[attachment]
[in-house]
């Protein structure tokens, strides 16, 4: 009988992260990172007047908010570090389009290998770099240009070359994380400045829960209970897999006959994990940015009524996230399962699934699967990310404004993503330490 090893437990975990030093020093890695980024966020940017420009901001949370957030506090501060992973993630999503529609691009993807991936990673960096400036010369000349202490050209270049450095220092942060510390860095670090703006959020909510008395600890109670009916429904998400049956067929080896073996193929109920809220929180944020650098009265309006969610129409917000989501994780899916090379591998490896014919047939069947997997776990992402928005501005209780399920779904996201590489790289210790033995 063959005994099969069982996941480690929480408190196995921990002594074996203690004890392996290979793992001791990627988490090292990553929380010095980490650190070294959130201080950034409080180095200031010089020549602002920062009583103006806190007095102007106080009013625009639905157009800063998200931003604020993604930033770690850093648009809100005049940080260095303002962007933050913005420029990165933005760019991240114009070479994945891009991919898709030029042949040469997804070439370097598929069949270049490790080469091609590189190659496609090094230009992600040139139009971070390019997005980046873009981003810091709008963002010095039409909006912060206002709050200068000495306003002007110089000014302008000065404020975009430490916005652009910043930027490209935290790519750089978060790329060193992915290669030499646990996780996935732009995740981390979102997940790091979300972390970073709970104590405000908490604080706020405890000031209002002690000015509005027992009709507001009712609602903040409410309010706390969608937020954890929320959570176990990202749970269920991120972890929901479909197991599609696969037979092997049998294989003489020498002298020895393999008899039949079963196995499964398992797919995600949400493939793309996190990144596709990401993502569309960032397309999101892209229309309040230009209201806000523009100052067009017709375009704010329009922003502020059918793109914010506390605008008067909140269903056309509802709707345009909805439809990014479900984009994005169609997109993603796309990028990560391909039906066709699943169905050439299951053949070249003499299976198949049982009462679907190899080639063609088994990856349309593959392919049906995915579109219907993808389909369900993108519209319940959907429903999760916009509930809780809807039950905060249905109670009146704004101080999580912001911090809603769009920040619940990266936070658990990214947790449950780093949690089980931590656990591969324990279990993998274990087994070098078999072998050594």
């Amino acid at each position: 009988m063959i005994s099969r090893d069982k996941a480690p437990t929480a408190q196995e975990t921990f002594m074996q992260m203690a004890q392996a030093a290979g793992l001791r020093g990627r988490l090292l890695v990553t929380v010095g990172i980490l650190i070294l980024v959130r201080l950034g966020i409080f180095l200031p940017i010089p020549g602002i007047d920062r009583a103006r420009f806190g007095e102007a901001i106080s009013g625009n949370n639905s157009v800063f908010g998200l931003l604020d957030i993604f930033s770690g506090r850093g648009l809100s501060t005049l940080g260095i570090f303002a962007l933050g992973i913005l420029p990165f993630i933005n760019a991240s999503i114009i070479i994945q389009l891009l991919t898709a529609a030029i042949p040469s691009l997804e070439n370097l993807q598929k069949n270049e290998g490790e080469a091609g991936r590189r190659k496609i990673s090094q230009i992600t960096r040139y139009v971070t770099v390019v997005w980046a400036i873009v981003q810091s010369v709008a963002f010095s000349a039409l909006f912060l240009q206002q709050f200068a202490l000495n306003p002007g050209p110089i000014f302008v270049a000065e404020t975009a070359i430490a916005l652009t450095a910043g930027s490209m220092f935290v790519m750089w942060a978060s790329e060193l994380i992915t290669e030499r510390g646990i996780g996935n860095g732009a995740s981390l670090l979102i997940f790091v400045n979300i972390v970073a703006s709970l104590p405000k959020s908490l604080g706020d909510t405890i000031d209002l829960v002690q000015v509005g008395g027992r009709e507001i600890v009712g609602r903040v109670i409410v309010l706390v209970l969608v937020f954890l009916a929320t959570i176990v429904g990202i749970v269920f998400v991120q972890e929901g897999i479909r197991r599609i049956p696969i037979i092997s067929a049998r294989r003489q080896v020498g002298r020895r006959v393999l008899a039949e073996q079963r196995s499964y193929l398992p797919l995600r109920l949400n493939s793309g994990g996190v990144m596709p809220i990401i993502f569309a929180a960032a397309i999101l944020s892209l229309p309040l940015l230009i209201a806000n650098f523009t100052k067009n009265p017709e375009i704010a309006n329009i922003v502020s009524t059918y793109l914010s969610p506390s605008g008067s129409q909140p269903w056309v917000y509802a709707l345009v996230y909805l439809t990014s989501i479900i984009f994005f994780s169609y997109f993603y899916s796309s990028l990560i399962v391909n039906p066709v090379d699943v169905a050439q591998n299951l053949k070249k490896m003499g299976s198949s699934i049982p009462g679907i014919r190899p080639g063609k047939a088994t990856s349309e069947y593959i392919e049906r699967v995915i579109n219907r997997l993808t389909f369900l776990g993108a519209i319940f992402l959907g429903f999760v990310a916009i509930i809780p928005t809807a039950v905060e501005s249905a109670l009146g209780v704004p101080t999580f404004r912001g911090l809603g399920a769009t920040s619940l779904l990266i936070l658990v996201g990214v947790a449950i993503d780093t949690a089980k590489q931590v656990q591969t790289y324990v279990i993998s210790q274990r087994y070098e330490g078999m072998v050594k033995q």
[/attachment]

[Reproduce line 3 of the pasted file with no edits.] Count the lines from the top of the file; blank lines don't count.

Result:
């Amino acid at each position: 009988m063959i005994s099969r090893d069982k996941a480690p437990t929480a408190q196995e975990t921990f002594m074996q992260m203690a004890q392996a030093a290979g793992l001791r020093g990627r988490l090292l890695v990553t929380v010095g990172i980490l650190i070294l980024v959130r201080l950034g966020i409080f180095l200031p940017i010089p020549g602002i007047d920062r009583a103006r420009f806190g007095e102007a901001i106080s009013g625009n949370n639905s157009v800063f908010g998200l931003l604020d957030i993604f930033s770690g506090r850093g648009l809100s501060t005049l940080g260095i570090f303002a962007l933050g992973i913005l420029p990165f993630i933005n760019a991240s999503i114009i070479i994945q389009l891009l991919t898709a529609a030029i042949p040469s691009l997804e070439n370097l993807q598929k069949n270049e290998g490790e080469a091609g991936r590189r190659k496609i990673s090094q230009i992600t960096r040139y139009v971070t770099v390019v997005w980046a400036i873009v981003q810091s010369v709008a963002f010095s000349a039409l909006f912060l240009q206002q709050f200068a202490l000495n306003p002007g050209p110089i000014f302008v270049a000065e404020t975009a070359i430490a916005l652009t450095a910043g930027s490209m220092f935290v790519m750089w942060a978060s790329e060193l994380i992915t290669e030499r510390g646990i996780g996935n860095g732009a995740s981390l670090l979102i997940f790091v400045n979300i972390v970073a703006s709970l104590p405000k959020s908490l604080g706020d909510t405890i000031d209002l829960v002690q000015v509005g008395g027992r009709e507001i600890v009712g609602r903040v109670i409410v309010l706390v209970l969608v937020f954890l009916a929320t959570i176990v429904g990202i749970v269920f998400v991120q972890e929901g897999i479909r197991r599609i049956p696969i037979i092997s067929a049998r294989r003489q080896v020498g002298r020895r006959v393999l008899a039949e073996q079963r196995s499964y193929l398992p797919l995600r109920l949400n493939s793309g994990g996190v990144m596709p809220i990401i993502f569309a929180a960032a397309i999101l944020s892209l229309p309040l940015l230009i209201a806000n650098f523009t100052k067009n009265p017709e375009i704010a309006n329009i922003v502020s009524t059918y793109l914010s969610p506390s605008g008067s129409q909140p269903w056309v917000y509802a709707l345009v996230y909805l439809t990014s989501i479900i984009f994005f994780s169609y997109f993603y899916s796309s990028l990560i399962v391909n039906p066709v090379d699943v169905a050439q591998n299951l053949k070249k490896m003499g299976s198949s699934i049982p009462g679907i014919r190899p080639g063609k047939a088994t990856s349309e069947y593959i392919e049906r699967v995915i579109n219907r997997l993808t389909f369900l776990g993108a519209i319940f992402l959907g429903f999760v990310a916009i509930i809780p928005t809807a039950v905060e501005s249905a109670l009146g209780v704004p101080t999580f404004r912001g911090l809603g399920a769009t920040s619940l779904l990266i936070l658990v996201g990214v947790a449950i993503d780093t949690a089980k590489q931590v656990q591969t790289y324990v279990i993998s210790q274990r087994y070098e330490g078999m072998v050594k033995q």